on June 23rd, 2016

When getting your qualifications in science, technology, engineering and mathematics, it is easy to lose track of skills that could be easily attainable that might assist your job hunt in the future. There are a number of engineering experts that are warning students to further explore entrepreneurial and business skills that might complement their engineering degrees. 

In the United Kingdom, in Newcastle, STEM experts are trying to implement a student-focused course named The Hunter’s Smart Specialisation Strategy. The strategy tries to fuse both STEM careers and entrepreneurship, as well as digital literacy, in an attempt to grow the skill sets of STEM EIT Stock Imagecareer professionals. 

The Massachusetts Insitute of Technology (MIT) also recently launched entrepreneurship courses that specifically teach engineers entrepreneurial skills for the closing of business deals. The course is called Entrepreneurial Negotiations: The MIT Way. 

Moreover, the University of Illinois Urbana-Champaign’s College of Engineering have also launched a program that sees business-savvy skills being taught to engineering students. The university wants to launch the course by this September. The program will focus on “Innovation, Leadership and Engineering Entrepreneurship.”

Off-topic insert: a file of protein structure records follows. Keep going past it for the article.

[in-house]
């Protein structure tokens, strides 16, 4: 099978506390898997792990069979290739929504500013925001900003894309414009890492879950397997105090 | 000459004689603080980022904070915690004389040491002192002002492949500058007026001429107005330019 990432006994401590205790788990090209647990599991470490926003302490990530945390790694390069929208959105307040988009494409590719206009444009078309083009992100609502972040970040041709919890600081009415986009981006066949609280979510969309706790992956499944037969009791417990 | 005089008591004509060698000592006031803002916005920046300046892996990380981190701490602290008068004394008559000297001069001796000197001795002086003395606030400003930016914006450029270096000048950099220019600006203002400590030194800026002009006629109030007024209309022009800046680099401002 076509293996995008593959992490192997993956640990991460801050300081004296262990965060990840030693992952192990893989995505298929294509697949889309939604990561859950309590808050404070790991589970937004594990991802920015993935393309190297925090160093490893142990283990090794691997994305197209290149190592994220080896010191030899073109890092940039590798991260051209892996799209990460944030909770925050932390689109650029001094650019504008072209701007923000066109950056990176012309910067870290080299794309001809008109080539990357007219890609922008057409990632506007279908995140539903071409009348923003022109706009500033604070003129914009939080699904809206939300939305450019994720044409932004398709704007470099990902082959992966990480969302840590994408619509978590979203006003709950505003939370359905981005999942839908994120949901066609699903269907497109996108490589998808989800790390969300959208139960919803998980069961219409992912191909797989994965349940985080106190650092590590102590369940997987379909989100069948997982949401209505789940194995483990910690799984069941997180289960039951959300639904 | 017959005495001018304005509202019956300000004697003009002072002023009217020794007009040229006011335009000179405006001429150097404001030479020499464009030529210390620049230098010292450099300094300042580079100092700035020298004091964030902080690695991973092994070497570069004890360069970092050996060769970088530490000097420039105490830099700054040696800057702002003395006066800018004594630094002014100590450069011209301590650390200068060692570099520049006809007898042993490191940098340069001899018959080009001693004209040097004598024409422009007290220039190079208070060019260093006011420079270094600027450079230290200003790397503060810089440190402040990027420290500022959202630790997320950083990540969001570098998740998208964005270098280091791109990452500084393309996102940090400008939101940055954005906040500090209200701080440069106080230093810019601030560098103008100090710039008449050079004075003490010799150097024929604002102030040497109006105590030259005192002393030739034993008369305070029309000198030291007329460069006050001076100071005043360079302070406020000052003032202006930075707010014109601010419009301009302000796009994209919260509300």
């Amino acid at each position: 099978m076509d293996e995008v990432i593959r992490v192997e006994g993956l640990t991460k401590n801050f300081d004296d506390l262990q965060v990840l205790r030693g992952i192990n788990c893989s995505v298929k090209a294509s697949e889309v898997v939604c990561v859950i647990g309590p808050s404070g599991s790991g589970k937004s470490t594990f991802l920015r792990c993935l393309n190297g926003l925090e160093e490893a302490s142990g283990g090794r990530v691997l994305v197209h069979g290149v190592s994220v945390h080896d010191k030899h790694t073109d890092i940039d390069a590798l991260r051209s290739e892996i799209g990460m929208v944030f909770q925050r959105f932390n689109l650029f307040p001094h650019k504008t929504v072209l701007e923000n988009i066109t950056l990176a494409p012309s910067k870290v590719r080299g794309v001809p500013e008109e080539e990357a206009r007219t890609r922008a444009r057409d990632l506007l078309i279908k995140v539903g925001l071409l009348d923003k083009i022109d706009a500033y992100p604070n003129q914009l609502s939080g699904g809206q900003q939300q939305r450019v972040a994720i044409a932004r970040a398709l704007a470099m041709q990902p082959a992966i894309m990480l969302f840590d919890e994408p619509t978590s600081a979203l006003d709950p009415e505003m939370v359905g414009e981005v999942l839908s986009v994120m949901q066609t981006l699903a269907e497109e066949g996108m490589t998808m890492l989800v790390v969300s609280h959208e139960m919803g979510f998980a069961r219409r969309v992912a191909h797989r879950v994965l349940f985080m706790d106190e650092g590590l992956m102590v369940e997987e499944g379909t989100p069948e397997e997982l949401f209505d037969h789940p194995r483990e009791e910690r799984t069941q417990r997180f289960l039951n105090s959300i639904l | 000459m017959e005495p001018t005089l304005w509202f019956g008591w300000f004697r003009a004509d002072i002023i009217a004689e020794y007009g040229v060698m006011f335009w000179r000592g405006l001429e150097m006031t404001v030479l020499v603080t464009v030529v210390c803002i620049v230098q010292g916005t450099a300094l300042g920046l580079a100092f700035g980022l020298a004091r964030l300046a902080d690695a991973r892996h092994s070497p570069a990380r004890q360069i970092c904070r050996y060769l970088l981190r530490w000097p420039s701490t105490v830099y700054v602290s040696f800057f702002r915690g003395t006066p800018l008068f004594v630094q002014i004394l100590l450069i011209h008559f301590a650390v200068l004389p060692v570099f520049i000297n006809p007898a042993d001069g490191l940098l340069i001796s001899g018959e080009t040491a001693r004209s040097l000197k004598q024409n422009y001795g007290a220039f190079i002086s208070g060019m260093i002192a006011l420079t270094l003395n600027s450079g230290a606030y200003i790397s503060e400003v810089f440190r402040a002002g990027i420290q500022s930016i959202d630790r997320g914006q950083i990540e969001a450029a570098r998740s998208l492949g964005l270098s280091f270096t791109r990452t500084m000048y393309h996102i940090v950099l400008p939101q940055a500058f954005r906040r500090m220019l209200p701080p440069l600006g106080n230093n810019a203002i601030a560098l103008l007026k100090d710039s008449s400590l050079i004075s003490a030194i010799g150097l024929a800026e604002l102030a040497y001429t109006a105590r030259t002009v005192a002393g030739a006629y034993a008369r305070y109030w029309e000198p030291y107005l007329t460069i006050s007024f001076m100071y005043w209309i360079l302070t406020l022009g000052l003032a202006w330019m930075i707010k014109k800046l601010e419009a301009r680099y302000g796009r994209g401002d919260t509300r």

“We lead the pack in entrepreneurship and by creating this degree we are recognizing that innovation leadership and engineering entrepreneurship are not just satellite, extracurricular activities but we bring them front and center. Students can come to Illinois, engage their passions, and receive mentorship, education and guidance as they part in our highly entrepreneurial ecosystem on campus,” said Andreas Cangellaris, dean of engineering at UIUC. 

UIUC have high-ranking engineering alumni who have gone on to start build and contribute to companies like PayPal and YouTube. 

Sydney Morning Herald contributor Tony Featherstone has also commented on the need for entrepreneurship education in Australia amidst a shortage of mathematics education and entrepreneurship education. He writes:

Australia needs more scientists who think like entrepreneurs, information technology students who can turn their software into a fast-growth growth ventures, mathematicians who can turn algorithms into commercial ventures, and engineers who can build big businesses. But it will take generational change to achieve it and the push must start at school.

 

 

 

 

 

 


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